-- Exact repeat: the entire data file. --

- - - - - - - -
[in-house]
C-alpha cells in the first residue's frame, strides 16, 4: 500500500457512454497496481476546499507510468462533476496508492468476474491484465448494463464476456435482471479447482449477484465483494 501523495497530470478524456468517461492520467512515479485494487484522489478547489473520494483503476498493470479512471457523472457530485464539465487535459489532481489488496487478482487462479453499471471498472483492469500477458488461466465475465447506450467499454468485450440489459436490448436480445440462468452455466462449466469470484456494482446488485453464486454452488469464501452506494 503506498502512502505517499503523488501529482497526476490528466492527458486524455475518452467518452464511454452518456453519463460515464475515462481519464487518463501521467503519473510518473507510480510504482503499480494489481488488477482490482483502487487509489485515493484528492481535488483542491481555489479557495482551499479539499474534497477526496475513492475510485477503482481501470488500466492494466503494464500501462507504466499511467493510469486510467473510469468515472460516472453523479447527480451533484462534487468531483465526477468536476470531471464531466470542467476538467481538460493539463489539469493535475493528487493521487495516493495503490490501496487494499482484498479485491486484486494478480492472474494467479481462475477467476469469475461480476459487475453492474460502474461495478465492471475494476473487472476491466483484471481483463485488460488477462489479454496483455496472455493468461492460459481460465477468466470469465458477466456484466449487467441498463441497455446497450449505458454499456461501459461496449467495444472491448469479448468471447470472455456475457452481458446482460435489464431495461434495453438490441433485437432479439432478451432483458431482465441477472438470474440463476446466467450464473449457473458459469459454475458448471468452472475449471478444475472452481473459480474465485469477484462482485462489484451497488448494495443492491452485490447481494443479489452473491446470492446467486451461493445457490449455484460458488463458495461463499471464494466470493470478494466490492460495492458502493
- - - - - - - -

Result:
[in-house]
C-alpha cells in the first residue's frame, strides 16, 4: 500500500457512454497496481476546499507510468462533476496508492468476474491484465448494463464476456435482471479447482449477484465483494 501523495497530470478524456468517461492520467512515479485494487484522489478547489473520494483503476498493470479512471457523472457530485464539465487535459489532481489488496487478482487462479453499471471498472483492469500477458488461466465475465447506450467499454468485450440489459436490448436480445440462468452455466462449466469470484456494482446488485453464486454452488469464501452506494 503506498502512502505517499503523488501529482497526476490528466492527458486524455475518452467518452464511454452518456453519463460515464475515462481519464487518463501521467503519473510518473507510480510504482503499480494489481488488477482490482483502487487509489485515493484528492481535488483542491481555489479557495482551499479539499474534497477526496475513492475510485477503482481501470488500466492494466503494464500501462507504466499511467493510469486510467473510469468515472460516472453523479447527480451533484462534487468531483465526477468536476470531471464531466470542467476538467481538460493539463489539469493535475493528487493521487495516493495503490490501496487494499482484498479485491486484486494478480492472474494467479481462475477467476469469475461480476459487475453492474460502474461495478465492471475494476473487472476491466483484471481483463485488460488477462489479454496483455496472455493468461492460459481460465477468466470469465458477466456484466449487467441498463441497455446497450449505458454499456461501459461496449467495444472491448469479448468471447470472455456475457452481458446482460435489464431495461434495453438490441433485437432479439432478451432483458431482465441477472438470474440463476446466467450464473449457473458459469459454475458448471468452472475449471478444475472452481473459480474465485469477484462482485462489484451497488448494495443492491452485490447481494443479489452473491446470492446467486451461493445457490449455484460458488463458495461463499471464494466470493470478494466490492460495492458502493